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snipped-for-privacy@HotPOP.com wrote:

Nope, it comes in liquid (brush on) form as well. A NAPA or a body shop is a good source. There are several brands, Loctite, 3M, Rustoleum as well as the NAPA-branded product come to mind. For best results use one that indicates it is a tannic acid (rather than phosphoric acid).
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wrote:

Phosphoric acid?? That's used in rust removers like Naval Jelly, right? That would eat up the rest of the cooler:)
Poured some rust converter inside the tailgate of an old truck I had. Shook it up and dumped out the excess. Worked like champ:)
Thanks for all the help. One of my friends suggested I make a pan out of sheet metal and put it under the cooler. I'm going to try to seal it up first.
Al
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Big Al wrote:

I didn't say _use_ phosphoric acid, I said some rust converters contain phosphoric acid as an ingredient. The phosphoric acid reacts with iron and rust (iron oxide) to form a phosphate coating--a corrosion retarder. In my experience, they're not as effective as the tannic acid formulations in which the tannic acid reacts with the iron oxide to convert it to iron tannate (with the blue/black-looking end result).
I don't recall a particular one at the moment but I did run into a case a number of years ago where a converter didn't last long after use and did some digging into it. The above is what I found then.
HTH...
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These have been some great suggestions. Here's mine:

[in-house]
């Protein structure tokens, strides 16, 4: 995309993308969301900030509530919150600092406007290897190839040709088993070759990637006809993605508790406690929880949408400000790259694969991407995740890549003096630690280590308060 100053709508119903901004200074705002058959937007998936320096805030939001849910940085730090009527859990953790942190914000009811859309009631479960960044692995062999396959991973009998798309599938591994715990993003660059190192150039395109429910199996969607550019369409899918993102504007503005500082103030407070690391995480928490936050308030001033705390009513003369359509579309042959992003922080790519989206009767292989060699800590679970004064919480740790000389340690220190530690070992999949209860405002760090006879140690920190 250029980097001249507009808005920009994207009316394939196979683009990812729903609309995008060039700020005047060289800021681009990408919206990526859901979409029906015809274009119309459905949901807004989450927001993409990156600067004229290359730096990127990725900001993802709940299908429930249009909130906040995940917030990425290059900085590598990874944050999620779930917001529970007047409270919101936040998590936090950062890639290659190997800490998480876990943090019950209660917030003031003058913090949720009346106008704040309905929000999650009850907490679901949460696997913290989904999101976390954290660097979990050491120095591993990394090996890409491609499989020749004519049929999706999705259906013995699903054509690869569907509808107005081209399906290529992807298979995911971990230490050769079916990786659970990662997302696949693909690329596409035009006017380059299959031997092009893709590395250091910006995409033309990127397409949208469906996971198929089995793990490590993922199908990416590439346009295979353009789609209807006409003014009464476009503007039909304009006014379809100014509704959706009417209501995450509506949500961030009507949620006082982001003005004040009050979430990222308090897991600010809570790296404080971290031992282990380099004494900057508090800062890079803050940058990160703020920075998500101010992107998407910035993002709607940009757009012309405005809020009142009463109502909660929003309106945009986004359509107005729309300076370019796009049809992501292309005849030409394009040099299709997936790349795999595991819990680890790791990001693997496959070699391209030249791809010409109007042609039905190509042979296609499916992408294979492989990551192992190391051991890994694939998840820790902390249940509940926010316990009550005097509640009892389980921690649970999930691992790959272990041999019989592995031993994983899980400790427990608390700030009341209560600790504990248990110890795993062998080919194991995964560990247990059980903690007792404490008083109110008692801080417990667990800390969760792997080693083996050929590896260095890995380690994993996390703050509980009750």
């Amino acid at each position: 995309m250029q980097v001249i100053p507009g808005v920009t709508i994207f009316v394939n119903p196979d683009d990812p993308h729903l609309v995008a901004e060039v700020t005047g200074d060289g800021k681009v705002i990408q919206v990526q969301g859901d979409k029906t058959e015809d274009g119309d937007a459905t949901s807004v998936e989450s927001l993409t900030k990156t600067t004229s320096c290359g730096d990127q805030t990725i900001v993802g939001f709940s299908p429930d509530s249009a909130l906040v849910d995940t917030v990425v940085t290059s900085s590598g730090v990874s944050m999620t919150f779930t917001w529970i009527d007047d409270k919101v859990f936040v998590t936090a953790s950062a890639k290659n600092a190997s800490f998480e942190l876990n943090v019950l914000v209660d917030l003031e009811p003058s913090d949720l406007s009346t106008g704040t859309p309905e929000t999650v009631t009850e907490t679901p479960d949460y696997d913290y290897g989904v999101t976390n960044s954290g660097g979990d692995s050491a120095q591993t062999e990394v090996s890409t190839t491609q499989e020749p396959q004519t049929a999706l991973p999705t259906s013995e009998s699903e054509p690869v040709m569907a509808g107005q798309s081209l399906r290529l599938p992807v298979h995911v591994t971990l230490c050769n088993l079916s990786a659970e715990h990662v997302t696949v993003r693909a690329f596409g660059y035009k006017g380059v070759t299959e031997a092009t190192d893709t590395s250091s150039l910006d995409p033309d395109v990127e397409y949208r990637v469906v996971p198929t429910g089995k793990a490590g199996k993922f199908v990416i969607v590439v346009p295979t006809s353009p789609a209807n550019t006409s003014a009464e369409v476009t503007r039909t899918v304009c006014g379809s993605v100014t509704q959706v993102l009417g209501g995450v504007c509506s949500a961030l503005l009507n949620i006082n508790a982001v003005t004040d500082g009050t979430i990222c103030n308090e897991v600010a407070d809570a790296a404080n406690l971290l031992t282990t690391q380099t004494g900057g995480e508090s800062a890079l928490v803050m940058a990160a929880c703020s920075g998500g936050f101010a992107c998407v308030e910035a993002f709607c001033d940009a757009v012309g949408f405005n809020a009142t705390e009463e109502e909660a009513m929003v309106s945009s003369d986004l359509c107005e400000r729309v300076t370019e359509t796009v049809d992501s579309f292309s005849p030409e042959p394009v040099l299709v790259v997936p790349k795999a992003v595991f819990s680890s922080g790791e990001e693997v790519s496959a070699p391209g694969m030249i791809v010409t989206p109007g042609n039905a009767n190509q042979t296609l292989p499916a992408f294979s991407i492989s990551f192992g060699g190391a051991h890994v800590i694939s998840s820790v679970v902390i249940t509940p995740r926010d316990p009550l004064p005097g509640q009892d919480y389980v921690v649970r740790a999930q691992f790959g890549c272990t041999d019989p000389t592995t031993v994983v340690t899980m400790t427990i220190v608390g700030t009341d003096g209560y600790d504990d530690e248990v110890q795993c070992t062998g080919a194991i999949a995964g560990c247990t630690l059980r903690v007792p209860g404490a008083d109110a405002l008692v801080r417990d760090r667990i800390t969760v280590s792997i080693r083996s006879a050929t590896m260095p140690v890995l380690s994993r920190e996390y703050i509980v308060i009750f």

In some cases you can actually replace the bottom pan. To replace the pan (bottom), it has to be a replacable pan. To determine if it is, see if it is bolted to the upright supports. If there are no screws or bolts it is not replaceable. If there are, then try to find out who the manufacturer isand contact them for the replacement pan.
If you can't replace the pan you might be able to use a "drop-in" pan liner. If you can't find a drop-in pan liner from a local store (they are getting harder to find), try a piece of sheetmetal or rigid fiberglass. Seal around the edges with a "plumbers epoxy" putty (dries in about 15 minutes). If you put the patch on the inside you will have to clean the pan where patch edges will be so the epoxy will stick. To cut a hole for the overflow tube, use a hammer and chisel or screwdriver and punch around the area where the hole needs to be. Seal this hole with epoxy putty.
You can use the putty for holes in other areas as well. Always clean as much of the rust away as possable.
Anytime you have rust present, USE AN ANODE!!!! Anodes stop or aleast slows rust.
To learn more service and repair information on evaporative coolers, visit: www.easycoolercare.com
Larry Galpin The Cooler Doctor
Service, Repair & Enhance the Performance of Your Cooler Yourself and Save $100s Every Year!
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My cooler is rusted through on the sides just under the pad frame. It's a 9,000 CFM and I'm going to try to fix it with fiberglass and submarine sealer. Have you actually used "plumbers epoxy" putty? Over the last 30+ years I've tried all kinds of stuff from roof coatings to water tank sealer. Nothing seems to last very long.
Al